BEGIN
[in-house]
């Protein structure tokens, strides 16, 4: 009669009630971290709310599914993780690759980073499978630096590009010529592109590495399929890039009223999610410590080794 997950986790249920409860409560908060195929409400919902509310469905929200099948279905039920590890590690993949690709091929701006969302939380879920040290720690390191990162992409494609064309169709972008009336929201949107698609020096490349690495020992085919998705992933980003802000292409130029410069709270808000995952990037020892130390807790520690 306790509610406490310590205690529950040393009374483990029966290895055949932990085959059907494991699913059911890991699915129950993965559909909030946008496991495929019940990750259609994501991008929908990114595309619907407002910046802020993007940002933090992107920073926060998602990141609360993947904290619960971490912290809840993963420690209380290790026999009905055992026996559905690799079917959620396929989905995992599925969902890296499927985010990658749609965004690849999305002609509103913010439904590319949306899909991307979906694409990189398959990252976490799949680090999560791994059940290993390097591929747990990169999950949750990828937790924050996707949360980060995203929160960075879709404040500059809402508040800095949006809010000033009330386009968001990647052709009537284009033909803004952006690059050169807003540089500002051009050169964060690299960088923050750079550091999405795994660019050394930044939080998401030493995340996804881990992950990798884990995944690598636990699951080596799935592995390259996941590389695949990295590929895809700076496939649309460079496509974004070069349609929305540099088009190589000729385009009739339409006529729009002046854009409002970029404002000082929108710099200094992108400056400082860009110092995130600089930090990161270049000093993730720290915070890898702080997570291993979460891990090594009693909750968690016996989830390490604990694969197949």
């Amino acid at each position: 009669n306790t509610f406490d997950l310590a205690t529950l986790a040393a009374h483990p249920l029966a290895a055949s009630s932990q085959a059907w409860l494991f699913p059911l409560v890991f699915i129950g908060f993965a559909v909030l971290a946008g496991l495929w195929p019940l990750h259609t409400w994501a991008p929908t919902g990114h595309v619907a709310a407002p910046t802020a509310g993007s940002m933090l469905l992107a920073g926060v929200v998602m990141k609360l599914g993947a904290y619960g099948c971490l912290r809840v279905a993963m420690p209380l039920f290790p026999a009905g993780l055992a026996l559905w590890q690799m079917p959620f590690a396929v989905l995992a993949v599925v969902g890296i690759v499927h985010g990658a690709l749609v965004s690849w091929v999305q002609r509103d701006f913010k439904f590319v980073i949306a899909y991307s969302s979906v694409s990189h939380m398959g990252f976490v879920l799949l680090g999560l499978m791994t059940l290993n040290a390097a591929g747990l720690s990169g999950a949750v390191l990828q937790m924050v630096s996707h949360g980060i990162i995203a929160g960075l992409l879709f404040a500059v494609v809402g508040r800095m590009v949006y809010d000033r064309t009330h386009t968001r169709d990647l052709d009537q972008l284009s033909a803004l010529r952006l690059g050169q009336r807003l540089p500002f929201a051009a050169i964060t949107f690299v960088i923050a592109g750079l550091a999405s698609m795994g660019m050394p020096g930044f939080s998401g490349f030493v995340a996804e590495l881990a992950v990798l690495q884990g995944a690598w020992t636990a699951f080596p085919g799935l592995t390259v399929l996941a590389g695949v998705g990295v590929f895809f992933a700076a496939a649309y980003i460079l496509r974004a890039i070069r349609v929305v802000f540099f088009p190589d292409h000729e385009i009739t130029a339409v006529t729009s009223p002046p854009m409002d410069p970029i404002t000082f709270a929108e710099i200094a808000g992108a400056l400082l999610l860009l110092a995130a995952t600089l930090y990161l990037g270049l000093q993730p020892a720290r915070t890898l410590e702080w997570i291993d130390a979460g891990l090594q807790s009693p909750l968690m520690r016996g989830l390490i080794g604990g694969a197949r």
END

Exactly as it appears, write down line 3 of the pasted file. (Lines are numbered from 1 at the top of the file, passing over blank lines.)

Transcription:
């Amino acid at each position: 009669n306790t509610f406490d997950l310590a205690t529950l986790a040393a009374h483990p249920l029966a290895a055949s009630s932990q085959a059907w409860l494991f699913p059911l409560v890991f699915i129950g908060f993965a559909v909030l971290a946008g496991l495929w195929p019940l990750h259609t409400w994501a991008p929908t919902g990114h595309v619907a709310a407002p910046t802020a509310g993007s940002m933090l469905l992107a920073g926060v929200v998602m990141k609360l599914g993947a904290y619960g099948c971490l912290r809840v279905a993963m420690p209380l039920f290790p026999a009905g993780l055992a026996l559905w590890q690799m079917p959620f590690a396929v989905l995992a993949v599925v969902g890296i690759v499927h985010g990658a690709l749609v965004s690849w091929v999305q002609r509103d701006f913010k439904f590319v980073i949306a899909y991307s969302s979906v694409s990189h939380m398959g990252f976490v879920l799949l680090g999560l499978m791994t059940l290993n040290a390097a591929g747990l720690s990169g999950a949750v390191l990828q937790m924050v630096s996707h949360g980060i990162i995203a929160g960075l992409l879709f404040a500059v494609v809402g508040r800095m590009v949006y809010d000033r064309t009330h386009t968001r169709d990647l052709d009537q972008l284009s033909a803004l010529r952006l690059g050169q009336r807003l540089p500002f929201a051009a050169i964060t949107f690299v960088i923050a592109g750079l550091a999405s698609m795994g660019m050394p020096g930044f939080s998401g490349f030493v995340a996804e590495l881990a992950v990798l690495q884990g995944a690598w020992t636990a699951f080596p085919g799935l592995t390259v399929l996941a590389g695949v998705g990295v590929f895809f992933a700076a496939a649309y980003i460079l496509r974004a890039i070069r349609v929305v802000f540099f088009p190589d292409h000729e385009i009739t130029a339409v006529t729009s009223p002046p854009m409002d410069p970029i404002t000082f709270a929108e710099i200094a808000g992108a400056l400082l999610l860009l110092a995130a995952t600089l930090y990161l990037g270049l000093q993730p020892a720290r915070t890898l410590e702080w997570i291993d130390a979460g891990l090594q807790s009693p909750l968690m520690r016996g989830l390490i080794g604990g694969a197949r």